Following the settlement, a company spokesperson said that LPL Financial is enhancing its procedures related to surrender charges resulting from variable annuity exchange transactions. This is to make sure these are accurately documented in records, books, and any disclosures that are issued to clients. The brokerage firm is also taking steps so that advisers are properly documenting why variable annuity recommendations were made.

State regulators have been taking a closer look at LPL as they investigate investment product sales. Last year, the broker-dealer settled with the Massachusetts for at least $2 million and a $500,000 fine over nontraded real estate investment trusts. Financial Industry Regulatory Authority fined the firm $7.5 million for 35 e-mail system failures.

In response to the scrutiny, LPL Financial CEO Mark Casady told 3,500 advisers they will need to provide more documentation and background to show regulators. The firm has implemented automated processes to enhance data focus and is looking at other ways to meet regulatory obligations.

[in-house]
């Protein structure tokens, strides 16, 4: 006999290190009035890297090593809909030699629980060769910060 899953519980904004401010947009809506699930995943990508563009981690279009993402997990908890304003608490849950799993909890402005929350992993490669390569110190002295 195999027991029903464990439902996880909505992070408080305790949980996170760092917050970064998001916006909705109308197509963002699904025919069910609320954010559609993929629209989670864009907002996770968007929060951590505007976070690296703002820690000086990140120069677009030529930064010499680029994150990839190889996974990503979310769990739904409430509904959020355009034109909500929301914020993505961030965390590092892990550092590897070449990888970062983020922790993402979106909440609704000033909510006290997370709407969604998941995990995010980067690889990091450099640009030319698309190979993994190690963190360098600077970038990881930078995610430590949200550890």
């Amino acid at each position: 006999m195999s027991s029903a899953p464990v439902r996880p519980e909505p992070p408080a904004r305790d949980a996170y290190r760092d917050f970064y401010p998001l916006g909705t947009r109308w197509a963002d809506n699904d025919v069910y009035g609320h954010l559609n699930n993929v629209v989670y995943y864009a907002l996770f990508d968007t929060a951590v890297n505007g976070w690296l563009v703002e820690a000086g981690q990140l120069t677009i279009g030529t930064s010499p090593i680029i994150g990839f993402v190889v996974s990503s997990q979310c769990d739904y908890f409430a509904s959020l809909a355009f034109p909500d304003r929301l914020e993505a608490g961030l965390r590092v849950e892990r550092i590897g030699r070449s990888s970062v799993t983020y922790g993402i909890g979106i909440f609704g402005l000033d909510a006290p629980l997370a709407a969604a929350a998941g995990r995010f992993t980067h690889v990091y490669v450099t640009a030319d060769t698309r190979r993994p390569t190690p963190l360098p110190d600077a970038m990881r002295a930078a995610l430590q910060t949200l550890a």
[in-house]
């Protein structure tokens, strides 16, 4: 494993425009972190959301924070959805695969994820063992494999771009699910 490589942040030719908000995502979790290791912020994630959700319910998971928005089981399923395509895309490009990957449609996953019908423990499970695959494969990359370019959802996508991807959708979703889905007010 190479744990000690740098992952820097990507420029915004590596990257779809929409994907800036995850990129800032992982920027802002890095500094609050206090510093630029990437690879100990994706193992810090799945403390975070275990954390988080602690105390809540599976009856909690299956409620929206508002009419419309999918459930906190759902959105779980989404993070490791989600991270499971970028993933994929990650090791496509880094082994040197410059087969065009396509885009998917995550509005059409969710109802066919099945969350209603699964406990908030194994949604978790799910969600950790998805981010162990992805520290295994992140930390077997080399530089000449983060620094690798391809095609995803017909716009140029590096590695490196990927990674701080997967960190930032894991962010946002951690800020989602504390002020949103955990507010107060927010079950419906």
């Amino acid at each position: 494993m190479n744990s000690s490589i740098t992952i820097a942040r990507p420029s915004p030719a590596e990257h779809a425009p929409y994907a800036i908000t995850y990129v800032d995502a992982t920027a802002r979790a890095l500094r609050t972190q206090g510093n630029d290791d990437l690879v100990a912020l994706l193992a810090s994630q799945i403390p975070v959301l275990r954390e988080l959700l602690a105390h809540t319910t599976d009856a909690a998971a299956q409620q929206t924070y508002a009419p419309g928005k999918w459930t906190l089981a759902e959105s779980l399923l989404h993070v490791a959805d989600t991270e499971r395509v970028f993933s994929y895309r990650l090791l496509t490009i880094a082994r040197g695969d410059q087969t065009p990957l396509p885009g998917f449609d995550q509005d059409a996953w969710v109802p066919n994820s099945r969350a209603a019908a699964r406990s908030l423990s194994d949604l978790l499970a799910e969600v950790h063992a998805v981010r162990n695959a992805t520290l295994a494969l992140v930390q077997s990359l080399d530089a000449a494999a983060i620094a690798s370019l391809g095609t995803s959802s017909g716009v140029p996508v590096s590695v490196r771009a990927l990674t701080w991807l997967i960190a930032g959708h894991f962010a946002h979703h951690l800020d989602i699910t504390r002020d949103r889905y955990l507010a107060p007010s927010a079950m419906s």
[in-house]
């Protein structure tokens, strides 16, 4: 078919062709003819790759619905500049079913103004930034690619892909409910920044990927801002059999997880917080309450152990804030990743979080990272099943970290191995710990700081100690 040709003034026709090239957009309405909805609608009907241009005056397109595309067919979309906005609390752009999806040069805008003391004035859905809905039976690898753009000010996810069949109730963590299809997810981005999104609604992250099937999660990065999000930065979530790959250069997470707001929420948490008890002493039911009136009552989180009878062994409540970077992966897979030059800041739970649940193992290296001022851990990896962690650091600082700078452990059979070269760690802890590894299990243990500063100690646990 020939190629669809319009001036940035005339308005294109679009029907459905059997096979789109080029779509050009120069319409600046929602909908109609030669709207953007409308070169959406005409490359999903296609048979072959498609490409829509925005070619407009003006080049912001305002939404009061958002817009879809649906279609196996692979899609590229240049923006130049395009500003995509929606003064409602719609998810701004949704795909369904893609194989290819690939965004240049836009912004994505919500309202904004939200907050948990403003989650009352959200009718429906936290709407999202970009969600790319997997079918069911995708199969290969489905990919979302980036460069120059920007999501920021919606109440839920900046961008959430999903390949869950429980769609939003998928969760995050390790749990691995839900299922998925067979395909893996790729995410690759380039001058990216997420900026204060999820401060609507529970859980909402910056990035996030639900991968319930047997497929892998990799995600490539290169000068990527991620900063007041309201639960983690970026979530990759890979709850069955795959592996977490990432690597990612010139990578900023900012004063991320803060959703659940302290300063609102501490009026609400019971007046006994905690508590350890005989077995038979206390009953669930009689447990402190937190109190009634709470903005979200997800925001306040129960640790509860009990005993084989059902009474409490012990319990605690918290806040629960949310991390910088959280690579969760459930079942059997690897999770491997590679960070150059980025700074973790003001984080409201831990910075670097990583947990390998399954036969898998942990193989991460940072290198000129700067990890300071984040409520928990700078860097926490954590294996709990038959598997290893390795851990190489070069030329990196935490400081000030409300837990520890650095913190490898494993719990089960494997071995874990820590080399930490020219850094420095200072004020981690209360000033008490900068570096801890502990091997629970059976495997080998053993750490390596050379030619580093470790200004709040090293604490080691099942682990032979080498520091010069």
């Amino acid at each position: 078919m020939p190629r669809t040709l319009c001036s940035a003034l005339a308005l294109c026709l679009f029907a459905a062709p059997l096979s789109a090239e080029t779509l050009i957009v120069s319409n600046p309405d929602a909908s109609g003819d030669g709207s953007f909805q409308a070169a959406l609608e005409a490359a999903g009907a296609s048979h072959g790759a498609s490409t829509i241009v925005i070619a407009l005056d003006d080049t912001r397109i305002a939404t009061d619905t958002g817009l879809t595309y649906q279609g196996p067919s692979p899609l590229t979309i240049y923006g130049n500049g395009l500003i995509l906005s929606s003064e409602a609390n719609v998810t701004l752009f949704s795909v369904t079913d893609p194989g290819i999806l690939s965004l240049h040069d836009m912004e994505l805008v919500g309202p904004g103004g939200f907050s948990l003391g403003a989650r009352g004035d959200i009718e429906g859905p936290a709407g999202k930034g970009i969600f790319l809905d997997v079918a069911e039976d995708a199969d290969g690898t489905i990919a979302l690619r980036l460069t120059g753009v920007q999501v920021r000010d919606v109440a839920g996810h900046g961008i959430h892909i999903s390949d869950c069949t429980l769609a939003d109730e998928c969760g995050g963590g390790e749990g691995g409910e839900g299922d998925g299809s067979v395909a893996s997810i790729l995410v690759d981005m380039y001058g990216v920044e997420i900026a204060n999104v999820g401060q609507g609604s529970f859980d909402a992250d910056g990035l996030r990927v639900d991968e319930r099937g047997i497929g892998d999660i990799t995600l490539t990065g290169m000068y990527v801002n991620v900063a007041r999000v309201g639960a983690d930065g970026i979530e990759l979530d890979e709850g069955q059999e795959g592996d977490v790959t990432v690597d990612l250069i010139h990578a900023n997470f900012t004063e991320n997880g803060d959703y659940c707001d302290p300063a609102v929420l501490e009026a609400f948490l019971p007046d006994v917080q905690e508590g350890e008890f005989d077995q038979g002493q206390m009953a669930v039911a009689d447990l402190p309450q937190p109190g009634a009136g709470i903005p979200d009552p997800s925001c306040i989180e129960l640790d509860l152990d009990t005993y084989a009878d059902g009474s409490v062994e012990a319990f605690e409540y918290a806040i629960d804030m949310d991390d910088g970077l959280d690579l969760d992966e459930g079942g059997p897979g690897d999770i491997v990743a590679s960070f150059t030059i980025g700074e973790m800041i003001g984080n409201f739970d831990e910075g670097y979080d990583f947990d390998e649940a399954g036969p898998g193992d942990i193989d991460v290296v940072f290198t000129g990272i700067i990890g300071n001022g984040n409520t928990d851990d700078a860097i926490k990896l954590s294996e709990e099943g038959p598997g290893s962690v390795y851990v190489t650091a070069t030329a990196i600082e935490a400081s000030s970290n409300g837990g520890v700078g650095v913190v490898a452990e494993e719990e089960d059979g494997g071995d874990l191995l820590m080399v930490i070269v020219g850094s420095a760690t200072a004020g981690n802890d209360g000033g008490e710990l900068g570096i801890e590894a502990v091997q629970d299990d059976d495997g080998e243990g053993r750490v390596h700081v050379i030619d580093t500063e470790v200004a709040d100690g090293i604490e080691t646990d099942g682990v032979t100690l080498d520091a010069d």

According to InvestmentNews.com, a rise in administrative and general costs, primarily because of the regulatory scrutiny, led to flat second-quarter earnings for LPL Financial Holdings Inc. Meantime, UBS Wealth Management (UBS), which also has had to deal with more scrutiny in the wake of the Puerto Rico municipal bonds, debacle, also took an earnings hit. The firm has put aside $44 million for litigation by investors claiming muni bond fraud. Oppenheimer Holdings (OPY), which is under investigation not just by FINRA but also the Securities and Exchange Commission and the U.S. Treasury Department, has reportedly put aside $12 million for possible fines.